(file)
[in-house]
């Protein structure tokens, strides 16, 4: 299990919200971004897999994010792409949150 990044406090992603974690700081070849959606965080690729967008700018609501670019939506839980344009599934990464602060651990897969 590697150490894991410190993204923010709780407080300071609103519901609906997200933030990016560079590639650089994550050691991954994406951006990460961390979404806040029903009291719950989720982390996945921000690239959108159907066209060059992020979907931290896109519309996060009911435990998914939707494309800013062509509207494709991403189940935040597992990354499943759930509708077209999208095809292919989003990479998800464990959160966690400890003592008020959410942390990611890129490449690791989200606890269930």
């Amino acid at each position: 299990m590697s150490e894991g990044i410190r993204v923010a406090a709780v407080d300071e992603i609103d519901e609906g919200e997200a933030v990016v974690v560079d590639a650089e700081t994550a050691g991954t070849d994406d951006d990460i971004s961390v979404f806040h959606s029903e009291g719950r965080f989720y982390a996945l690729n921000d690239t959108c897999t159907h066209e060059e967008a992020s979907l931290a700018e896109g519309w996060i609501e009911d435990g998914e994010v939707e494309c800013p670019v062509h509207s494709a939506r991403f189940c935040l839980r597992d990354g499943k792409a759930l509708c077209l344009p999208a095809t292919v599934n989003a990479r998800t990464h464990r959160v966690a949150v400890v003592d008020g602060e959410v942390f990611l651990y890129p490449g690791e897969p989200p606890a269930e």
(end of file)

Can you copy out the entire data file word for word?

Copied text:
[in-house]
């Protein structure tokens, strides 16, 4: 299990919200971004897999994010792409949150 990044406090992603974690700081070849959606965080690729967008700018609501670019939506839980344009599934990464602060651990897969 590697150490894991410190993204923010709780407080300071609103519901609906997200933030990016560079590639650089994550050691991954994406951006990460961390979404806040029903009291719950989720982390996945921000690239959108159907066209060059992020979907931290896109519309996060009911435990998914939707494309800013062509509207494709991403189940935040597992990354499943759930509708077209999208095809292919989003990479998800464990959160966690400890003592008020959410942390990611890129490449690791989200606890269930």
């Amino acid at each position: 299990m590697s150490e894991g990044i410190r993204v923010a406090a709780v407080d300071e992603i609103d519901e609906g919200e997200a933030v990016v974690v560079d590639a650089e700081t994550a050691g991954t070849d994406d951006d990460i971004s961390v979404f806040h959606s029903e009291g719950r965080f989720y982390a996945l690729n921000d690239t959108c897999t159907h066209e060059e967008a992020s979907l931290a700018e896109g519309w996060i609501e009911d435990g998914e994010v939707e494309c800013p670019v062509h509207s494709a939506r991403f189940c935040l839980r597992d990354g499943k792409a759930l509708c077209l344009p999208a095809t292919v599934n989003a990479r998800t990464h464990r959160v966690a949150v400890v003592d008020g602060e959410v942390f990611l651990y890129p490449g690791e897969p989200p606890a269930e």